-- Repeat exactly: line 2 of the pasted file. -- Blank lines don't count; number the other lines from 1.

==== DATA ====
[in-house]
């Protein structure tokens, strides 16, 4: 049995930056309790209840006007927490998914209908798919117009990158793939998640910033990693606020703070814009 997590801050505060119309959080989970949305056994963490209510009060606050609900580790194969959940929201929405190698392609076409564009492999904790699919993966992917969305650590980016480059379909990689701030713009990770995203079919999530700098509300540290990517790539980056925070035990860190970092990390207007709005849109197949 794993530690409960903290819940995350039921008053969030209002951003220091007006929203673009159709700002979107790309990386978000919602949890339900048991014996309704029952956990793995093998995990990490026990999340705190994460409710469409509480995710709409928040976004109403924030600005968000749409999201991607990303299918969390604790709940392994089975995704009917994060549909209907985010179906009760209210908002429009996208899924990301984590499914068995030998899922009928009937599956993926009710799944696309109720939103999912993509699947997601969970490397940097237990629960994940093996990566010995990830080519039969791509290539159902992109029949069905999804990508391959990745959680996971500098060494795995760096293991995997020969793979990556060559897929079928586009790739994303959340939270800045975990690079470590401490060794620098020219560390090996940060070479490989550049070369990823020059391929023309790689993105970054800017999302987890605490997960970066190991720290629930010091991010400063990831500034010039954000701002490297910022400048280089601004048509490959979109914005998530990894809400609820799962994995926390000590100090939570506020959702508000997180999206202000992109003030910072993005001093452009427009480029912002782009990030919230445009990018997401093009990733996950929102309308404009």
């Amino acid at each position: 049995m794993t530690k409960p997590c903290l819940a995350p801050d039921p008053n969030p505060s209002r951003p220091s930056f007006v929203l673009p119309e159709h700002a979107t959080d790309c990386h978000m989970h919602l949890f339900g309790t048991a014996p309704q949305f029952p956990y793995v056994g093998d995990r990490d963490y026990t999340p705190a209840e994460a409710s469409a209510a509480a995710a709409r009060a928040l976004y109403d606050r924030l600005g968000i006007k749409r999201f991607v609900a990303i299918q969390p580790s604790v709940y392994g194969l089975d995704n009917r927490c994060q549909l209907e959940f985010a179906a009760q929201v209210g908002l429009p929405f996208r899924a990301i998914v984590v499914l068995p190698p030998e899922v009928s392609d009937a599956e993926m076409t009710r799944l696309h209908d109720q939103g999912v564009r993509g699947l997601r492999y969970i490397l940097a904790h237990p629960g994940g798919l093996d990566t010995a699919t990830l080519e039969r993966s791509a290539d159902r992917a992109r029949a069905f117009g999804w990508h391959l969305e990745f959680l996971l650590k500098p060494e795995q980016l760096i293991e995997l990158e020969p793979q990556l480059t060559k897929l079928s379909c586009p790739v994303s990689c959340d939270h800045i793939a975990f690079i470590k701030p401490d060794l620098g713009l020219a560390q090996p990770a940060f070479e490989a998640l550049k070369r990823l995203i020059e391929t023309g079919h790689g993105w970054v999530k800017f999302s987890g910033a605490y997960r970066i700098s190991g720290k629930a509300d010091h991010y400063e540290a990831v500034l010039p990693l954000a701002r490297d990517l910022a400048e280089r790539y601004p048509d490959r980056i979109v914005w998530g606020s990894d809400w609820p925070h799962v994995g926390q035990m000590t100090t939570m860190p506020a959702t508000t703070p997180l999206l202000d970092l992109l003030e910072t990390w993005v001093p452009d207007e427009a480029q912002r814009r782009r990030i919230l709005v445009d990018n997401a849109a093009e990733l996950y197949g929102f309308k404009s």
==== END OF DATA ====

């Protein structure tokens, strides 16, 4: 049995930056309790209840006007927490998914209908798919117009990158793939998640910033990693606020703070814009 997590801050505060119309959080989970949305056994963490209510009060606050609900580790194969959940929201929405190698392609076409564009492999904790699919993966992917969305650590980016480059379909990689701030713009990770995203079919999530700098509300540290990517790539980056925070035990860190970092990390207007709005849109197949 794993530690409960903290819940995350039921008053969030209002951003220091007006929203673009159709700002979107790309990386978000919602949890339900048991014996309704029952956990793995093998995990990490026990999340705190994460409710469409509480995710709409928040976004109403924030600005968000749409999201991607990303299918969390604790709940392994089975995704009917994060549909209907985010179906009760209210908002429009996208899924990301984590499914068995030998899922009928009937599956993926009710799944696309109720939103999912993509699947997601969970490397940097237990629960994940093996990566010995990830080519039969791509290539159902992109029949069905999804990508391959990745959680996971500098060494795995760096293991995997020969793979990556060559897929079928586009790739994303959340939270800045975990690079470590401490060794620098020219560390090996940060070479490989550049070369990823020059391929023309790689993105970054800017999302987890605490997960970066190991720290629930010091991010400063990831500034010039954000701002490297910022400048280089601004048509490959979109914005998530990894809400609820799962994995926390000590100090939570506020959702508000997180999206202000992109003030910072993005001093452009427009480029912002782009990030919230445009990018997401093009990733996950929102309308404009």